If you’ve been watching the automotive side of the stock market, you may have noticed that Faraday Future shares take a sharp dive over the course of this month, especially after the company announced a net loss of $142-million in the second quarter of 2022. There also appears to be instability in its board and as of August 26, the company announced that its cash balance had dropped to just $47.2-million, way down on the $276-million it reported at the end of Q1.
Even so, Faraday Future recently put out a press release announcing that it was still on track to begin production o its first (and also its flagship) model, the FF 91, which would be built at its new ieFactory in Hanford, California, currently under construction but approaching completion. According to Carsten Breitfeld, Global CEO of Faraday Future,
The ieFactory California team is producing high-quality production-intent vehicles for testing and validation, and I am very pleased to see the progress we have made readying the production area for SOP. I want to thank our team at Hanford and our outstanding contractors. Together we are building a truly world-class, luxury automotive plant.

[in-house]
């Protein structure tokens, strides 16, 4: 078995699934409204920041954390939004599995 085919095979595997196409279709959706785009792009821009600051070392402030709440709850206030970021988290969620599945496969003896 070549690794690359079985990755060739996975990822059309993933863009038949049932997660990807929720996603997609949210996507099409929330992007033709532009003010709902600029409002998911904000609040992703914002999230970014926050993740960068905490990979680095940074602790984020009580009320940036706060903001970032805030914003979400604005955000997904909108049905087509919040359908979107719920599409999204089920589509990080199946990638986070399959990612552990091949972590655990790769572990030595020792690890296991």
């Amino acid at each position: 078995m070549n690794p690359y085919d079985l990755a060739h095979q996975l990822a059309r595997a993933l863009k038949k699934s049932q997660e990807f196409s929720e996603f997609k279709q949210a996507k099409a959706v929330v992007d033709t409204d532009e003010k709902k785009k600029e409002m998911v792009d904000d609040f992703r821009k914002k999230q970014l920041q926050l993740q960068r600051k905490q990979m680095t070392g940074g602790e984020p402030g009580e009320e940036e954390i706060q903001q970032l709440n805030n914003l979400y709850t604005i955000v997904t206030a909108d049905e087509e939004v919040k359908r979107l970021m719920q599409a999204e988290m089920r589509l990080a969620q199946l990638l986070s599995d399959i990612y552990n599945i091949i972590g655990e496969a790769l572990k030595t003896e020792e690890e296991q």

Speaking about the company’s first offering, Breitfeld explains that that
We noted earlier some challenges with supply chain issues which affected our FF 91 timeline. We have announced the successful raising of $52 million in convertible note commitments and continue financing discussions with multiple parties, but delays in our anticipated timing to close these potential transactions have also impacted our launch timing.
The FF 91 will be the first high-end, high-performance, luxury, intelligent EV and will reset customer expectations for both driver and passenger experience. When we launch in the fourth quarter, we will show consumers what the future of connected, intelligent mobility can be.
The FF 91 is a unique vehicle in terms of its body style, straddling the line between hatchbacks and crossovers, but it is certainly a big vehicle, measuring 5.25 meters (206.7 inches) in length. Its makers are targeting a 378-mile (603 km) EPA range thanks to a large 130 kWh battery pack, and a sprint time to sixty of under 2.4 seconds thanks to a combined output of 1,050 horsepower from its two electric motors, making it quicker to accelerate than a Tesla Model X Plaid.
Faraday Future’s history is definitely tumultuous, and the FF 91 was already supposed to be in production. Furthermore, the company said it needed more money to be able to start production, some $325-million in fresh capital to help it get through the year, and it hasn’t quite managed to secure that much yet, especially since it will need more money than before as it attempts to start production.
The company is currently building production-intent prototypes, but whether or not it will actually be able to begin manufacturing the FF 91 for customer deliveries this year (or at all) remains to be seen. Bankruptcy is still a possibility, even if the company really seems to have come very close to actually building an electric car.